A tailored trip to Hoi An

The Chinese Bridge in Hoi An
The Chinese Bridge in Hoi An

Hoi An is famous for its tailors and dressmakers. Every second shop in the old town is one or the other and people flock from around to world for the custom made suits and silks. That’s definitely what Amy had come for and after some not so gentle persuasion it’s what I also got.

We caught a surprisingly comfortable overnight train from Hanoi down to Da Nang. The taxi ride south to Hoi An provided a horrifying premonition of the Floridaeske development that is underway on that coastline strip. Our senses were assaulted for the majority of the thirty-minute taxi ride by an endless procession of outrageously ostentatious beachfront resorts, all half completed. Every passing kilometer further diminished my expectations for Hoi An but I needn’t have worried, we swung a right and headed about five kilometres in from the coast until we arrived at the little gem that is Hoi An.

At Amy’s behest we got to work rectifying the clothes situation post haste. Along the way we encountered many people who were in the same mission as us but it seems they had all done their homework on the net, researching reviews of the various tailors and dressmakers on blogs before committing to getting anything made. Amy and I went old school instead. We walked the streets and looked at the actual products themselves. That is how Amy found Yaly and I found Mr Xe.

Mr Xe is a frenzied but friendly little man who spends his life in a little tailor shop set on a corner in the heart of the Hoi An old town. Camp as they come, when it comes to suits, he is an absolute perfectionist. We were walking along the street went his displays caught our eye and we stopped for a closer look. Three minutes later Amy had talked me into getting a suit made.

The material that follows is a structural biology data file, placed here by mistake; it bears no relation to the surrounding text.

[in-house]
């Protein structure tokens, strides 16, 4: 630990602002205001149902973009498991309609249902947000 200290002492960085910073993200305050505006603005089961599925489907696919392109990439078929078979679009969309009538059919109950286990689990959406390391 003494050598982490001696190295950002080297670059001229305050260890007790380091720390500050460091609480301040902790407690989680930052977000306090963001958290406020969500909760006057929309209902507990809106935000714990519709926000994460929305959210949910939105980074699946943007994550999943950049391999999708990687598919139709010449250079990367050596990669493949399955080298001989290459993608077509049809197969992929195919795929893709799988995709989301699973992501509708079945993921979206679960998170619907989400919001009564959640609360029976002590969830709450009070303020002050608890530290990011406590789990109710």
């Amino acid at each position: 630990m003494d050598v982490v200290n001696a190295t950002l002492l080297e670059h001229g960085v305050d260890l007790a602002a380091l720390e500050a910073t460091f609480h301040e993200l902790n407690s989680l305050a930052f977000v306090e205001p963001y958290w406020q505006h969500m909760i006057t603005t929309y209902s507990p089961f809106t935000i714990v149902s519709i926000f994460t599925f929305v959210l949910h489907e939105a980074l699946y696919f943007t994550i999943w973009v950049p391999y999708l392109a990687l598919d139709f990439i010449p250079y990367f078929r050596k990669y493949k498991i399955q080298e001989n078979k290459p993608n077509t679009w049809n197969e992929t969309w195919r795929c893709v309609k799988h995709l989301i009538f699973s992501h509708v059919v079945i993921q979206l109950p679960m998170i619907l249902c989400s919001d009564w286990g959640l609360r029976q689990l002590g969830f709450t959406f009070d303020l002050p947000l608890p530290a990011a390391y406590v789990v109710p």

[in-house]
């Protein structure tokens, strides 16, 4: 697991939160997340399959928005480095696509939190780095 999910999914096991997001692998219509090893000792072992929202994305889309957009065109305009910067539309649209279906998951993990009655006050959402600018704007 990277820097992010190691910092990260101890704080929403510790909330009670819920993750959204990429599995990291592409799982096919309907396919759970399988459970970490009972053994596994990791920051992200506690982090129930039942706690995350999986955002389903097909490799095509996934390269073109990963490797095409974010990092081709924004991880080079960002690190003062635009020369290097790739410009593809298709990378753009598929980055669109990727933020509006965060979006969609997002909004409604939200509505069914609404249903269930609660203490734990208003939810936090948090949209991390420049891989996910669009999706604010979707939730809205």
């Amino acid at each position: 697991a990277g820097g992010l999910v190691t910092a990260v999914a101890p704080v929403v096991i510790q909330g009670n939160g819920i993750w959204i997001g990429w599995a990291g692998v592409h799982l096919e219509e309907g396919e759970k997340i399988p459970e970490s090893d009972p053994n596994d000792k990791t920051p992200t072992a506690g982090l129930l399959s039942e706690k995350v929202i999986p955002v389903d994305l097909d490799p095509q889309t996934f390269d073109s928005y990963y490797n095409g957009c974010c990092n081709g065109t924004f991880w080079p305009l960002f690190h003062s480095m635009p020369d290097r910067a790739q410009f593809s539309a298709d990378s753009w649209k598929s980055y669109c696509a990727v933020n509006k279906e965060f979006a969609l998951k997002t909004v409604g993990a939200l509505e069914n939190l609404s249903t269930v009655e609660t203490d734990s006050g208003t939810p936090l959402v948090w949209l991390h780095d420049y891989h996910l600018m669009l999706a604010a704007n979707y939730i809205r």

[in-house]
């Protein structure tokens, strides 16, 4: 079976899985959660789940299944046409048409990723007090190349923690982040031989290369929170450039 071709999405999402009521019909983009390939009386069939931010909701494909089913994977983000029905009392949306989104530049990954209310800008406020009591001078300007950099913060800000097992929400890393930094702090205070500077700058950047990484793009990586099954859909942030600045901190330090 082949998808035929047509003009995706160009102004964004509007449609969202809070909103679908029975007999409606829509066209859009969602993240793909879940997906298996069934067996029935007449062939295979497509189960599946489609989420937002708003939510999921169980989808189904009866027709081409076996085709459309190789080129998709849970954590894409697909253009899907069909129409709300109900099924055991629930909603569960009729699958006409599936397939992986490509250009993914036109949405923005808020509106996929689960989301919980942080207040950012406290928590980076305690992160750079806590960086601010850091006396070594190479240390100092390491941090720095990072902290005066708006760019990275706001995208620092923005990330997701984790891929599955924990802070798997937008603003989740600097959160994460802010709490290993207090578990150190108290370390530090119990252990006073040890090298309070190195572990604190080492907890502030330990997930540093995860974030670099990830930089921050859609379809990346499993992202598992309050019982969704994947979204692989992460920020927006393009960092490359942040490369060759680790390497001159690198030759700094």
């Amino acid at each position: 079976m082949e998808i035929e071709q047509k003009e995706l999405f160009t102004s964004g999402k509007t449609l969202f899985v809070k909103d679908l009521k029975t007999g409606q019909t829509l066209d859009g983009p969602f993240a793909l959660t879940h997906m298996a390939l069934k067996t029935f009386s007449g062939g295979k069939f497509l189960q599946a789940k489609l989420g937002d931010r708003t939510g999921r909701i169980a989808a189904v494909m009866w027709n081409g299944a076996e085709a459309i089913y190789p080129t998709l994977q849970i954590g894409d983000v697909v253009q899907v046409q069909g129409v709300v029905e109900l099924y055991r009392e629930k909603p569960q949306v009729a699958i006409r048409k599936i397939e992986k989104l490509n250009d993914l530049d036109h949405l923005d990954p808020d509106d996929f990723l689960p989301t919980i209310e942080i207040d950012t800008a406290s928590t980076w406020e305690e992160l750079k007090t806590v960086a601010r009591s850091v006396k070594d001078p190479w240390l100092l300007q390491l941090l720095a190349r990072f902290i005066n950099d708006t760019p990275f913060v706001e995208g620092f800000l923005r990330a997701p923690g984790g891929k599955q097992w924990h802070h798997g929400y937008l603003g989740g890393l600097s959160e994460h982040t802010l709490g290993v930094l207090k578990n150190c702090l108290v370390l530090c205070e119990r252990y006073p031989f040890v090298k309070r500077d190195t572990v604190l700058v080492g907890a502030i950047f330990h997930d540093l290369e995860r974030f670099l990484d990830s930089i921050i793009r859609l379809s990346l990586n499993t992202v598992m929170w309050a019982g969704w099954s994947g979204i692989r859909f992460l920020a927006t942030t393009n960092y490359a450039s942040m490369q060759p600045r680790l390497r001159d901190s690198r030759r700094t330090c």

I was expecting the process to be more tedious than sitting through a friend’s holiday slide show but I certainly got more than I bargained for with Mr Xe. I loved it. My fittings involved me standing their while Mr Xe meticulously pruned and straightened the said garment before taking a step back and declaring either “I am happy!” or “I’m not happy!” In the case of the latter the article was sent back to the sewer for alteration. At one point I was bundled out of the shop still in my suit, handed an umbrella before driven through pouring rain to the sewer’s house for some personalized alterations.

I am sure I could have gotten a suit cheaper if I had of gone elsewhere but I doubt I could get have gotten a better one. I had five fittings over three days, Amy had nearly twice as many for all of her faboulous creations.

In between we enjoyed the many other joys Hoi An has to offer. Despite the development going on around it the old town has maintained its charming traditional architecture. Even sleeping there was like going back in time, Minh A Ancient Lodging House had it all, ornate hard wood paneling and beams, partitioned rooms, a stone well and rising damp. Then there is also the amazing local specialty dishes, including: “white rose” steamed shrimp dumplings; “cau lau” noodles with a mix of spouts and greens, topped with sliced pork and served in a savory broth; and fried wonton. Apparently the nearby beach is really nice but as it rained constantly for the entire duration of our three-night stay there we confined ourselves to the town and aren’t in a position to comment.

Amy went to Hoi An on a shopping mission. Four days later I left with two two-piece suits, two extra slacks, six shirts and seven ties. If had a job I would look like a consummate professional.